Welcome to Quantitative Tightening

Welcome to Quantitative Tightening

 

‍June 2022 - Welcome to Quantitative Tightening

HOW TO SURVIVE WHAT COMES NEXT

Clear your mind and place yourself in Stuttgart, Germany at the Mercedes-Benz Museum on May 5th, 2022. On this day, you’re not at the museum for a tour, but instead a RM Sotheby’s auction. You find yourself sitting in a room with an “invite only” crowd, which happens to be some of the wealthiest car collectors in the world. You, yourself are one of them.

 


Only one item is up for auction, a 1955 Mercedes-Benz 300 SLR Uhlenhaut Coupe, which is considered to be “‘the most beautiful car in the world’ by automotive experts and enthusiasts worldwide.” As the auction begins, your heart begins to pound, you ready yourself to make your best and highest offer to take home “one of the great jewels of motoring history.” The bid opens at ~ $50 million and you quickly raise your number. The bid jumps quickly to $55 million, then $60 million. You jump back in and raise your number at $75 million, knowing if bids go any higher, the “jewel” will slip through your fingertips.


The bid continues. As it exceeds $100 million, you find yourself asking, “Who can pay over $100 million for a car?” Twenty minutes later, the auctioneer smashes his gavel against the table and yells, “Sold to you sir!”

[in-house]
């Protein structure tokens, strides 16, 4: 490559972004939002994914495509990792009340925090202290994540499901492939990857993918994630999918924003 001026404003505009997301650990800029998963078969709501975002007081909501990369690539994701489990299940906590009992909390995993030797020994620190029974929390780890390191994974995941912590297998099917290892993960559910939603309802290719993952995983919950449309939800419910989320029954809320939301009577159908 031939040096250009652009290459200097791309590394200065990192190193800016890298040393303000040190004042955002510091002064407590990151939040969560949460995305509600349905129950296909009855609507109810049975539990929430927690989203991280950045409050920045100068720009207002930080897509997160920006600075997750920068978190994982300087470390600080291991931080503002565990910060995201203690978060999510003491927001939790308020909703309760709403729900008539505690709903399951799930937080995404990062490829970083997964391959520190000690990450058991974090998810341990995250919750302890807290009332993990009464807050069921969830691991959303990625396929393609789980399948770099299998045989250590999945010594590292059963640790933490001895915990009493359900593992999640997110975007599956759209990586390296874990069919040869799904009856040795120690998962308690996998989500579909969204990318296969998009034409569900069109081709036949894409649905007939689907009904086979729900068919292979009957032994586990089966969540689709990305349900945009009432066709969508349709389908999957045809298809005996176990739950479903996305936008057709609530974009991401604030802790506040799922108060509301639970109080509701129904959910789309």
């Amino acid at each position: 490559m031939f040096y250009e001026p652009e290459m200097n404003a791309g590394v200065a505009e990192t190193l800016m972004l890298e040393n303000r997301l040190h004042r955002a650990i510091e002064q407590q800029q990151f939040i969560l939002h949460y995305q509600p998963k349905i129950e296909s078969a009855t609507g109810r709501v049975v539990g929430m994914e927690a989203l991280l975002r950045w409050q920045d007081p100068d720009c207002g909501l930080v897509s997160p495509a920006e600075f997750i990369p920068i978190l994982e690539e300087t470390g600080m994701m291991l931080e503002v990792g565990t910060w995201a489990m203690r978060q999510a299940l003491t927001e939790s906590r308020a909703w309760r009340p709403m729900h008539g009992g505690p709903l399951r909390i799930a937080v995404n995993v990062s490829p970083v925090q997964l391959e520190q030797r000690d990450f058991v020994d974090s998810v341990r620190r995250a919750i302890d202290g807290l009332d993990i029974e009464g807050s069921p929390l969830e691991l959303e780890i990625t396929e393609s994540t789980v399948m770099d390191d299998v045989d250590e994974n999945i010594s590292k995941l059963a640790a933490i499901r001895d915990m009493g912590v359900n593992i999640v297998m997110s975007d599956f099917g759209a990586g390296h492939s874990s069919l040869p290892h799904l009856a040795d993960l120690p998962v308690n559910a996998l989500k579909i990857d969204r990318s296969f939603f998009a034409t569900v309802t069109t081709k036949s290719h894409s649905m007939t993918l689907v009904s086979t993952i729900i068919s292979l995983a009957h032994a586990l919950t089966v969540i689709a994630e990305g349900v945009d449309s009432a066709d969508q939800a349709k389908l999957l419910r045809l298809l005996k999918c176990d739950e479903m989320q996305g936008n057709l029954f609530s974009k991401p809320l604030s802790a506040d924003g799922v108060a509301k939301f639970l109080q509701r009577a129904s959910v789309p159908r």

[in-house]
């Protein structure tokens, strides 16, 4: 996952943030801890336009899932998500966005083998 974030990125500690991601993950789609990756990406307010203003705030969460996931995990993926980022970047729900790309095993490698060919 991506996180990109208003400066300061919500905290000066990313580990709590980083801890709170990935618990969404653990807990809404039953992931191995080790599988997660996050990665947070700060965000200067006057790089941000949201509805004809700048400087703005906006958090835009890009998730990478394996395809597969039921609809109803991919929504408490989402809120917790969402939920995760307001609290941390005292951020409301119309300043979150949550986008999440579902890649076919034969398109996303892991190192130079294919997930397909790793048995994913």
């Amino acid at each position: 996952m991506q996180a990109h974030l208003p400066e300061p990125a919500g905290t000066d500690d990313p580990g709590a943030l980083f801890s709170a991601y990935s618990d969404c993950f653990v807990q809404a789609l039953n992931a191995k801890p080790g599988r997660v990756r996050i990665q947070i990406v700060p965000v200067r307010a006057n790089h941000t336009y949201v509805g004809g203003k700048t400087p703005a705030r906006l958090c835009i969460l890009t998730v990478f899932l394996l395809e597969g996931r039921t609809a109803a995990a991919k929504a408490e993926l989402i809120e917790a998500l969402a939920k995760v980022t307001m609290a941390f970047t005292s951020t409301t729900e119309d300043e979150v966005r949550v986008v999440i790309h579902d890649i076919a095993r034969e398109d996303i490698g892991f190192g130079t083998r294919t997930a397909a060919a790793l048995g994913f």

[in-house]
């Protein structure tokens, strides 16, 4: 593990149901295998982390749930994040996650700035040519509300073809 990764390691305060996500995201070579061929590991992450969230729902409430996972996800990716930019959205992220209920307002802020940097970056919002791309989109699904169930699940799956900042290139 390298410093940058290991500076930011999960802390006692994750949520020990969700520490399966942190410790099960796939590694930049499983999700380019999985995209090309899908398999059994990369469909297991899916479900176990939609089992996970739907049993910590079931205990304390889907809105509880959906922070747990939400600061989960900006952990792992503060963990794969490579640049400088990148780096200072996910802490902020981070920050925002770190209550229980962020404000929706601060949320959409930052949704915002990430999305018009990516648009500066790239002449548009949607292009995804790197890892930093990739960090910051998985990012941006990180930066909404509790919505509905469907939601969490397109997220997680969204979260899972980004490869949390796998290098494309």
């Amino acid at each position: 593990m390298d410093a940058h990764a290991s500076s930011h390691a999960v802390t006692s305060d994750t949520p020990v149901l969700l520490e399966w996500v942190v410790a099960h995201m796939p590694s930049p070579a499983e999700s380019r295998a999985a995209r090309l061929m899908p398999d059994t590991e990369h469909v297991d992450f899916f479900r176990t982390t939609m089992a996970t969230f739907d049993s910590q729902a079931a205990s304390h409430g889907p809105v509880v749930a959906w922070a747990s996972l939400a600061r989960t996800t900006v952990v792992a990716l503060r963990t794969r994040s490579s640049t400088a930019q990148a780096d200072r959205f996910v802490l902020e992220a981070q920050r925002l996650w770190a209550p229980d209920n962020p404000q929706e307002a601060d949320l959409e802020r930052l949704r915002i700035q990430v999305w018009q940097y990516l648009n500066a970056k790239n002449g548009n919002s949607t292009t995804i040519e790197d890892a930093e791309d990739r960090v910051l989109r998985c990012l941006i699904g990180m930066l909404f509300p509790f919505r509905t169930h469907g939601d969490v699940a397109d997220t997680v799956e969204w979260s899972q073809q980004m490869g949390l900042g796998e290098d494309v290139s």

The 1955 Mercedes-Benz 300 SLR Uhlenhaut Coupe sold for $143 million to a private owner, making it the most expensive car known to ever have been sold. Although $143 million is a lot of money, especially for a car, how about ~$8 trillion plus?

 

The financial markets experience an auction daily, as buyers and sellers trade positions. Buyers raise their “number,” the auctioneer slams his gavel and assets trade “hands.” Over the past 15 years, there has been a “private buyer” in the marketplace raising their number. Only it isn’t a wealthy car collector, the private buyer has been the Fed. Their pockets are full of liquidity, which is unrivaled by any individual or entity on the planet. Due to this, the Fed has created a mirage in the marketplace by throwing their weight around and bidding up prices in real time. Unfortunately, this has made it difficult for the everyday investor to gauge the true value of assets in the marketplace.

 

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Aex Willard,
Investment Advisor Representative
LeConte Wealth Management


 

HOW TO STAY SAFE ONLINE

It’s not uncommon for me to get an email or an instant message from a friend or colleague with the subject “I’ve been hacked!” I’m also surprised that my car is still working after all the auto warranty phone calls I received on a weekly basis. Cybersecurity and ransomware attacks are more prevalent now than ever before. We see the sophisticated phishing emails hit our email inbox and change our passwords when prompted more often than we used to. With this rise in online criminal activity, here are some steps you can take to protect you, your assets, and your information if and when a cyberattack is launched against you.